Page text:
He walked back to a house but later began vomiting and slipping in and out of consciousness before an ambulance was called.
His life support was turned off on Monday.
His family issued a statement “We have been overwhelmed with the love our son, and brother, has been shown and it proves to us that he has touched so many people with his wonderful nature,”
“As with his whole life he has put others ahead of himself and leaves us an absolute hero and star. We take some comfort in the knowledge that Pat was able to donate his organs and help others in need,” Mr Cronin’s family said.
“Our hearts are broken but he will forever be in our hearts and he will be the one to get us through this.
“All our love forever Pat.”
Police have released CCTV images of a man they want to speak to in relation to the alleged assault.
He is described as Caucasian with a solid build, dark hair and a tattoo on his right bicep and upper arm.
6. Oscar Pistorius to be sentenced in June for murder.
Oscar Pistorius has appeared briefly in court where a judge scheduled five days in June to determine his sentence for murdering his girlfriend.
Pistorius’s sentencing will be held from June 13 to 17 at the North Gauteng High Court in Pretoria.
The 29-year-old who was found guilty of murdering Reeva Steenkamp on Valentine’s Day 2013 could face 15 years jail.
The sentencing hearing will be heard by Judge Thokozile Masipa, who presided over Pistorius’s trial and found him guilty of manslaughter, a verdict that was overturned by a higher court that found him guilty of the more serious charge of murder.
7. Up to 500 asylum seekers feared dead in Mediterranean.
There are reports that up to 500 people may have drowned after the boat they were being transferred to by traffickers capsized in the Mediterranean.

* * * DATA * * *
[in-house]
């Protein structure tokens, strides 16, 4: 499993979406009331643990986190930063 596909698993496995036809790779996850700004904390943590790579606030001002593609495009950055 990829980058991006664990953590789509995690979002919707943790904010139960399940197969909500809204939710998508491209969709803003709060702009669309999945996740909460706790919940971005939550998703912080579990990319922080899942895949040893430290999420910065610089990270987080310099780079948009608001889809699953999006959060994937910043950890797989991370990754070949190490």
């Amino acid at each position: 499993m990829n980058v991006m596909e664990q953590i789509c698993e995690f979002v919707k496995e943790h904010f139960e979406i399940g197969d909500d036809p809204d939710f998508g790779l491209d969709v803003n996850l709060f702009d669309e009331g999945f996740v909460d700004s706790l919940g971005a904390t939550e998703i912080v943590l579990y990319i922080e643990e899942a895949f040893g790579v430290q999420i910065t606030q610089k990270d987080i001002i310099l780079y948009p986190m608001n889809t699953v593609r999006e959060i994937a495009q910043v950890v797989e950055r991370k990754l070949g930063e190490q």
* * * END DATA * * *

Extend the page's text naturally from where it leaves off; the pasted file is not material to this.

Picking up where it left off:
The BBC reports that 41 survivors, migrants mainly from East Africa, said up to 500 people had died, though there has been no official confirmation of the incident.
Neither the Italian nor Greek coast guards have confirmed what the BBC report could be one of the deadliest migrant boat disasters in recent years.
The group of Ethiopians, Somalis, Sudanese and Egyptians was rescued by a cargo ship.
According to the UN 180,000 people have attempted to reach Europe by sea this year, with nearly 800 lives lost.
8. Your kid is throwing out his cheese sambo.
Sorry mum I don't want it. Image via IStock.
A study by Tip Top has found that 9 out of 10 parents think their kids are eating their school lunch box sandwiches, but three quarters of kids are saying this doesn’t always happen.
One in three kids admit throwing out their sandwiches so they don’t get in trouble for not eating them.
Another one in three leave their sandwiches in their locker, bag or desk until they goes mouldy, and nearly half take a bite and leave the rest.
Primary school kids are more likely to take a bite and put the rest back, while high school students are more likely to throw anything they don’t like out.
The study found that parents like to give their kids include chicken, followed by salad and then cheese, while children most favour cheese, chicken and then ham.